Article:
The Phantoms continued to prep for their next deployment during exercise ENHANCED MOJAVE VIPER and then deployed again in April 2011. Actions in theater motivated a convoy commander to write a letter of appreciation to the Phantoms, thanking unmanned aerial vehicles for saving his life in Afghanistan. The Phantoms returned from deployment in November and prepared for another deployment by supporting a WTI course, an ENHANCED MOJAVE VIPER, and a Marine Special Operations Command (MARSOC) exercise. As proof of the Phantom’s commitment to its mission, they were awarded with the 2011 Commandant's Aviation Trophy for outstanding performance of a Marine aviation squadron.

In keeping with an ever increasing tempo, the Phantoms prepped for another deployment by supporting multiple ENHANCED MOJAVE VIPER exercises. They deployed to OEF 13-2 from October 2012 to May 2013 and flew missions from Forward Operating Bases (FOBs) Dwyer, Shukvani, Payne, and later at Camp Leatherneck. VMU-3 supported multiple units with Shadow, ScanEagle, and Aerosonde UAS. They supported 2nd Battalion 7th Marines (2/7), Combat Logistics Regiment 15 (CLR-15), 12th Georgian, 32d Georgian, Regional Command Southwest Regimental Combat Team (RCT), and Weapons Company 3rd Battalion 9th Marines (3/9). The Phantoms flew over 2,300 sorties and over 21,000 flight hours during the deployment. VMU-3 also supported units with Cargo Resupply Unmanned Aircraft System (CRUAS) missions with 463 sorties.

After returning from theater, the Phantoms supported several Integrated Training Exercises (ITXs) and WTI 1-14. By October the focus shifted to the relocation from Twentynine Palms, California to Kaneohe Bay, Hawaii. VMU-3 officially joined the Hawaii community in June 2014 and supported several LAVA VIPER exercises both during and after the relocation to Kaneohe Bay. Setting up a new squadron in Hawaii came with many challenges. The Phantoms continually rose to these challenges and declared Initial Operations Capable (IOC) on 28 February 2015. After obtaining flight frequencies and airspace clearance, VMU-3 launched an RQ-7b Shadow on 19 September 2015, marking the first VMU-3 flight at Marine Corps Air Station (MCAS) Kaneohe Bay. VMU-3 accomplished the final milestone of the move to Hawaii and declared Fully Operational Capable (FOC) on 1 December 2015.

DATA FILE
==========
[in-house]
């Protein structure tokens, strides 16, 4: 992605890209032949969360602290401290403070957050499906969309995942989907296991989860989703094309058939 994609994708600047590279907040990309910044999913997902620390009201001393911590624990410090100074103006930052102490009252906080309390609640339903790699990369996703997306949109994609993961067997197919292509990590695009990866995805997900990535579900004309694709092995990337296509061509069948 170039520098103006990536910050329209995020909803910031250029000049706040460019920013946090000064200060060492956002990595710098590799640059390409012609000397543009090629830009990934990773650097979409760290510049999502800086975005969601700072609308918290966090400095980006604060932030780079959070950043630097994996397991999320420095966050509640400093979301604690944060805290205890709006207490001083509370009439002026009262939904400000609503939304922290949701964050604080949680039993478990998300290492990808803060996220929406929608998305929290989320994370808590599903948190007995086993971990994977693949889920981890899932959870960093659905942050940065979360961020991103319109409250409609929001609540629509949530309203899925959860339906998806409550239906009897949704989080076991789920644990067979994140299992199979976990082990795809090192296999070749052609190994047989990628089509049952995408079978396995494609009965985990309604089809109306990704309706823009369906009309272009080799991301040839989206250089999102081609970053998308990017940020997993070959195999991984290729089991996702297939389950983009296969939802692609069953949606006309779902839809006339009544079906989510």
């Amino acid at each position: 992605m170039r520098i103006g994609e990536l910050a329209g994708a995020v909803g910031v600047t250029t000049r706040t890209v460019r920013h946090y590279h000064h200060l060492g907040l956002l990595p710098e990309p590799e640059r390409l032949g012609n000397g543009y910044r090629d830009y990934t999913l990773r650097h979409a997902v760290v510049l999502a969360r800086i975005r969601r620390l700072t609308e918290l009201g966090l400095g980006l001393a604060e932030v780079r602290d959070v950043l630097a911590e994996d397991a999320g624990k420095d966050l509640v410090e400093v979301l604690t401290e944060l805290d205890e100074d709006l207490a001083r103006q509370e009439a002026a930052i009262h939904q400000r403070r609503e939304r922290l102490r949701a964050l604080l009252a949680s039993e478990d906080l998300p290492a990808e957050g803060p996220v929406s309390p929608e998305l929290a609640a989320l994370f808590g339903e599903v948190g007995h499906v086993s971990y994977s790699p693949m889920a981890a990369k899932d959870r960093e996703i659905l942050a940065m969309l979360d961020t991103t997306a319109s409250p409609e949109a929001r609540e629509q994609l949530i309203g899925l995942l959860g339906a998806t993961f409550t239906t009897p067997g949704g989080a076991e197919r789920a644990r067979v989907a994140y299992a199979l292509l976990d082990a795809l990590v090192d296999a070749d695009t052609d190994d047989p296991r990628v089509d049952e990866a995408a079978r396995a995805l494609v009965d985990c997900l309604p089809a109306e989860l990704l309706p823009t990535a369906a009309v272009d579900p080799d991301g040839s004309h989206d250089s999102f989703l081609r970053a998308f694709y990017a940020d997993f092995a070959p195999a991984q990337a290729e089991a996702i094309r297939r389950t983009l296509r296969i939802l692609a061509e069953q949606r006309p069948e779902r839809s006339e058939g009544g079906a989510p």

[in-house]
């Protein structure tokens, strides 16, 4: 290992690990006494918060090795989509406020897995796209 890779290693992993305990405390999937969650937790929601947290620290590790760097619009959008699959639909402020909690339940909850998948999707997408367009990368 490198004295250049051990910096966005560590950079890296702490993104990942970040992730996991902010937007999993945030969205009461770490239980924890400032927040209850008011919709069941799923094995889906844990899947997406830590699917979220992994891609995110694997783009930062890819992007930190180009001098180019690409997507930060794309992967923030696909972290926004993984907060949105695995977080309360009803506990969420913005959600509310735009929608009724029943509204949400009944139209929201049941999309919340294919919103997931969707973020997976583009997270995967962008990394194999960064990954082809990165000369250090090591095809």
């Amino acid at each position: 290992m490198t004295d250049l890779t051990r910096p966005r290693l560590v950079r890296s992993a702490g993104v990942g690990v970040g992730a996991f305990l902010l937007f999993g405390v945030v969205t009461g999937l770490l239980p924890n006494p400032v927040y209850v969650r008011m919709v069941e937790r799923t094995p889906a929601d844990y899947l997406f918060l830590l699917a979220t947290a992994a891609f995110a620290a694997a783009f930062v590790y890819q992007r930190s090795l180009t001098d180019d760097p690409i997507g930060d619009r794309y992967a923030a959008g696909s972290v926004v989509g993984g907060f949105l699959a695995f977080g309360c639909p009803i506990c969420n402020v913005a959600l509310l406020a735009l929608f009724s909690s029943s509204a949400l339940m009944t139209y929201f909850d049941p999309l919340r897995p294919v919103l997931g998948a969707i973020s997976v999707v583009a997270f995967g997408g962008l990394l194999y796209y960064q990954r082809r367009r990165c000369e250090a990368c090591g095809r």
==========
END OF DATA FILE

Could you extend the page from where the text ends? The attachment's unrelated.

The Phantoms now carry out their mission under the command of Marine Aircraft Group 24 (MAG-24), 1st Marine Aircraft Wing (1st MAW), Third Marine Expeditionary Force (III MEF). VMU-3 is currently looking forward to the new capabilities the Tactical Common Data Link (TDCL) upgrades will bring to the Shadow system. The Phantoms also expect to receive the MQ-21 blackjack unmanned aircraft system. The blackjack will bring a shipboard capability, advanced payloads, and an increased endurance capability to the VMU-3 arsenal.

 
Commanding Officers
LtCol James W. Frey
12 September 2008 - 17 June 2010

LtCol Timothy G. Burton
17 June 2010 - May 2012

LtCol John D. Thurman
May 2012 - 18 June 2014

LtCol Brynn H. Schreiner
18 June 2014 - 15 April 2016

LtCol Kenneth W. Phelps
15 April 2016 - Present

Sergeant Majors
SgtMaj R. Mendez Jr
12 September 2008 - September 2010

SgtMaj J. L. Johnson
September 2010 - 28 June 2013

SgtMaj Christopher W. Nagle
28 June 2013 - 4 June 2014

SgtMaj Jason Perry
4 June 2014 - Present